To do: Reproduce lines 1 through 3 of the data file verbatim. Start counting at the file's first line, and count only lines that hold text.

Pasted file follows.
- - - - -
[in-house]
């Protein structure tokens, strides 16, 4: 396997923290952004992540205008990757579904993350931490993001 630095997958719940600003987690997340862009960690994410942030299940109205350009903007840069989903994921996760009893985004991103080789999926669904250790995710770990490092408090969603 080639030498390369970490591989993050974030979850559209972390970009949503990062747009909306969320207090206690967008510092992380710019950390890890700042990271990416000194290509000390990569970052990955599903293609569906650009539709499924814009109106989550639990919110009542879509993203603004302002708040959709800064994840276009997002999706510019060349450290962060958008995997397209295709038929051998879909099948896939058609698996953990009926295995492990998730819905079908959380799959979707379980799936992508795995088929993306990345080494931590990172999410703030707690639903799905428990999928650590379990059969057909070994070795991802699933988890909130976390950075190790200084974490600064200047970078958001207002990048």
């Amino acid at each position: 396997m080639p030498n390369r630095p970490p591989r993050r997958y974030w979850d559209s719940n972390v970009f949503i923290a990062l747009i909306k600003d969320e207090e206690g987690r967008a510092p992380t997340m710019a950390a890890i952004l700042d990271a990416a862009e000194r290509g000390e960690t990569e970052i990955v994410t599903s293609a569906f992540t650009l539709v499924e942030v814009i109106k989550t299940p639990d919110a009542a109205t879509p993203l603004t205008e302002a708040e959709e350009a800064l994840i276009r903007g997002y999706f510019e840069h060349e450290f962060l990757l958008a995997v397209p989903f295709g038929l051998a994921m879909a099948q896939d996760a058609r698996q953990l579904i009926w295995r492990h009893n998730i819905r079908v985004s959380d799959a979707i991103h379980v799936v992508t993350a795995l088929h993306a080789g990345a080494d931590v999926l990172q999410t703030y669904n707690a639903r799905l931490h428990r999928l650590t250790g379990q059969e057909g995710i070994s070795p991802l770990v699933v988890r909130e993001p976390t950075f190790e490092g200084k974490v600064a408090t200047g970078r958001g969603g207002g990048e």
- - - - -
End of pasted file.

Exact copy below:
[in-house]
């Protein structure tokens, strides 16, 4: 396997923290952004992540205008990757579904993350931490993001 630095997958719940600003987690997340862009960690994410942030299940109205350009903007840069989903994921996760009893985004991103080789999926669904250790995710770990490092408090969603 080639030498390369970490591989993050974030979850559209972390970009949503990062747009909306969320207090206690967008510092992380710019950390890890700042990271990416000194290509000390990569970052990955599903293609569906650009539709499924814009109106989550639990919110009542879509993203603004302002708040959709800064994840276009997002999706510019060349450290962060958008995997397209295709038929051998879909099948896939058609698996953990009926295995492990998730819905079908959380799959979707379980799936992508795995088929993306990345080494931590990172999410703030707690639903799905428990999928650590379990059969057909070994070795991802699933988890909130976390950075190790200084974490600064200047970078958001207002990048």
């Amino acid at each position: 396997m080639p030498n390369r630095p970490p591989r993050r997958y974030w979850d559209s719940n972390v970009f949503i923290a990062l747009i909306k600003d969320e207090e206690g987690r967008a510092p992380t997340m710019a950390a890890i952004l700042d990271a990416a862009e000194r290509g000390e960690t990569e970052i990955v994410t599903s293609a569906f992540t650009l539709v499924e942030v814009i109106k989550t299940p639990d919110a009542a109205t879509p993203l603004t205008e302002a708040e959709e350009a800064l994840i276009r903007g997002y999706f510019e840069h060349e450290f962060l990757l958008a995997v397209p989903f295709g038929l051998a994921m879909a099948q896939d996760a058609r698996q953990l579904i009926w295995r492990h009893n998730i819905r079908v985004s959380d799959a979707i991103h379980v799936v992508t993350a795995l088929h993306a080789g990345a080494d931590v999926l990172q999410t703030y669904n707690a639903r799905l931490h428990r999928l650590t250790g379990q059969e057909g995710i070994s070795p991802l770990v699933v988890r909130e993001p976390t950075f190790e490092g200084k974490v600064a408090t200047g970078r958001g969603g207002g990048e």